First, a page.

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ASHLAND UNIVERSITY DEPARTMENT OF HEALTH SCIENCES
Nutrition in the News
I n s i de t h i s
i s s ue :
Spring 2012
Vo l u m e 8
Portion Control
2
Super Food:
Blueberries
2
Staying Hydrated
in the Winter
3 calories and fat. Chocolate is made from cocoa which is the main ingredient. Cocoa contains flavanols, a class
Nutrition Briefs
Sustaining your
New Year’s
Resolution
Chocolate is a wonderful treat that brings smiles to faces. This delicious dessert is unfortunately filled with
of flavonoid antioxidant. Flavanols are known to help lower the risk of heart disease and blood pressure,
improve vascular function and lower damage to cells that might cause heart disease. Flavanols are more
abundant in dark chocolate than milk chocolate, which is one reason dark chocolate has been dubbed as the
3 “healthier chocolate.”
4
Safe Desktop Eat- 4
ing
Contact
Information
Are You Having Chocolate Cravings?
4
Listen up Chocolate Lovers! Are you having a hard time fighting the cravings? Try these small treats
as a healthier chocolate alternative with lower calories and fat. (B.C.)
Chocolate Item
Calories/Fat
Healthier Alternative
Calories/Fat
Butterfinger (fun size)
100 cal/4 g
3 Musketeers (fun size)
63 cal/2 g
Twix minis (3 pieces)
150 cal/8 g
Tootsie Roll (3 pieces)
70 cal/1.5 g
Oreo Cookies (3 cookies)
165 cal/7 g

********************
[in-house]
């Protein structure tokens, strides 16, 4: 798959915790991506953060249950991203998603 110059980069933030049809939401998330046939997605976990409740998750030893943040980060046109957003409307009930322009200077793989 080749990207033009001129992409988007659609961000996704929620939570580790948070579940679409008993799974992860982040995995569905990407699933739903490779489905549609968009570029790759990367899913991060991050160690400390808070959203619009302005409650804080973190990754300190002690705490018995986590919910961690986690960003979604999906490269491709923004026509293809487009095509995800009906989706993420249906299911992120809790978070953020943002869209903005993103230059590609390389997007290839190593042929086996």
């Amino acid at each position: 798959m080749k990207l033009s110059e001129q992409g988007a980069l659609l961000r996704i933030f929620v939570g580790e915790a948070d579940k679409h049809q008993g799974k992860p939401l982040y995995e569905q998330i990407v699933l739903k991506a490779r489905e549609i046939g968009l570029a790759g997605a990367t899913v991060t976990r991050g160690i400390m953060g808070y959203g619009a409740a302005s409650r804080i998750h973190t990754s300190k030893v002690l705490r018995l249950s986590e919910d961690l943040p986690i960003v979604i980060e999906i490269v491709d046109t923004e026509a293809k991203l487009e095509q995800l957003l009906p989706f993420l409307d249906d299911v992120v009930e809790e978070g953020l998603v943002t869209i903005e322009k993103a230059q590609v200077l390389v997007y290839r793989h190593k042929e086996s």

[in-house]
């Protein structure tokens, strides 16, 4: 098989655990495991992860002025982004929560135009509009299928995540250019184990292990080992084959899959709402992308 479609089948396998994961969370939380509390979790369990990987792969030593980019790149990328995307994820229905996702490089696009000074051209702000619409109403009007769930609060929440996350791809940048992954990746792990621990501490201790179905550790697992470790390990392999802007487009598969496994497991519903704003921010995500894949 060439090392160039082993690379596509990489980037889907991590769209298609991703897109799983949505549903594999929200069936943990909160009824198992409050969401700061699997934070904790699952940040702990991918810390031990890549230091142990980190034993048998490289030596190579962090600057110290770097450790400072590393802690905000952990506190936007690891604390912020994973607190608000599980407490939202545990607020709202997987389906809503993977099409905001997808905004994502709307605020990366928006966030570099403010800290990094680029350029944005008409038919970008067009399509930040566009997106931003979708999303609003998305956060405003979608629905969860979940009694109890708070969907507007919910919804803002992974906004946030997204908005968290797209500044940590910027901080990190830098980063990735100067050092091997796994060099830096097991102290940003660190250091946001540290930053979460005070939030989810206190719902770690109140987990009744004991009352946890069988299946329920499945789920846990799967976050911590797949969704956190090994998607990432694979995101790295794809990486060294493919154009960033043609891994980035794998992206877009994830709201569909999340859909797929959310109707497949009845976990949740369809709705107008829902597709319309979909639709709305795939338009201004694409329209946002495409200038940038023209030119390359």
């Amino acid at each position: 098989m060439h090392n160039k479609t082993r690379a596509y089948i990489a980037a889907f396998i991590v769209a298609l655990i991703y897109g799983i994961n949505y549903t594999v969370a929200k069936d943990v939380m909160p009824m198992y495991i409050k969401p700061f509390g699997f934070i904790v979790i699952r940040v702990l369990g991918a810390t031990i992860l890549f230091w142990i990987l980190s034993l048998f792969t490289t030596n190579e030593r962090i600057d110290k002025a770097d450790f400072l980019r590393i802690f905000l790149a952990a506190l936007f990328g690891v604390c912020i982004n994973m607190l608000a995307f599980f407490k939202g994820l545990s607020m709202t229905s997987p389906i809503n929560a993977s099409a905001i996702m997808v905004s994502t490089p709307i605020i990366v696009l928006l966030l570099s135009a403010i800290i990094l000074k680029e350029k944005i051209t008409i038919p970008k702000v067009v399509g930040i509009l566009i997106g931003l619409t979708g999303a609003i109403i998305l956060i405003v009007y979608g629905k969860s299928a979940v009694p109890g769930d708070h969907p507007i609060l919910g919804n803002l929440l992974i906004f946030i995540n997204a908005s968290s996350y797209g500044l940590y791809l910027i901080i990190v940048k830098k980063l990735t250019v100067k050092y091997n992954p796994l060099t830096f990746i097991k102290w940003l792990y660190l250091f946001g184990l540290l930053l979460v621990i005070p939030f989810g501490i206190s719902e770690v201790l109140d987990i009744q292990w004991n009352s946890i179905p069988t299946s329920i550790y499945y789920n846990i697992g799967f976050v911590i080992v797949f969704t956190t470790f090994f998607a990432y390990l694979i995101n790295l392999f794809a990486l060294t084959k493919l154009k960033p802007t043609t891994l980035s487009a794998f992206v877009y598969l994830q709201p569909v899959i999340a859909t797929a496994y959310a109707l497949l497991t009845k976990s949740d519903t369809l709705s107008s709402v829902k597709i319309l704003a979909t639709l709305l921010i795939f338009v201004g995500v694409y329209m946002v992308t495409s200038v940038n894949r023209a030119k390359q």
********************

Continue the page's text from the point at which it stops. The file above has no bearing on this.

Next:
100 Calorie Pack Oreos
100 cal/2 g
Chocolate Covered Raisins
390 cal/14.8 g
Chocolate Yogurt Covered Raisins
140 cal/6 g
Milk Chocolate Bar
210 cal/13 g
Dark Chocolate Bar
90 cal/5.51g
http://www.livestrong/article/389526-what-kind-of-chocolate-is-healthy/#ixzz1f6pzDOBV
http://www.fatsecret.com/calories-nutrition/usda/special-dark-chocolate-bar-candies?
portionid=39934&portionamount=1.000
Recipe Modifications
Do you have a favorite recipe that you
love to eat everyday and want to make some
changes to it making it healthier for you? In order to
make the recipe a healthier, you are going to need
to modify some of the ingredients in the recipe or
the style that you are cooking with. A couple modifications can take a surprising amount of calories off
the foods you eat every day.




If the recipe calls to use whole milk or 2%
milk, trade it in for skim milk instead.
cheese or ricotta cheese use non-fat or reduced fat.

If the recipe calls for salt omit it unless there
is yeast in the recipe.

If you use canned vegetables rinse the vegetables before consuming to help reduce the
sodium.

If the recipe calls for white rice or enriched
rice try using whole grain or brown rice.
 Look for recipes that have cooking methods
If the recipe instructs you to grease the pan
such as broil, bake, grill or roast.
with butter or margarine, use a non-stick
The above are all good examples of how to decrease
spray.
sodium, fat and increase your fiber intake. For more
If the recipe calls for whole fat cheese try tips on how to cook healthier, visit
to use reduced fat or fat-free cheese.
www.healthyohioprogram.org. (A.C.)
If the recipe asks for sour cream, cottage
Page 2
Portion Control
Twenty years ago, an average portion size of pizza was about two pieces of pizza equaling 500
Calories. Today’s society, on average, consumes two slices totaling 850 Calories.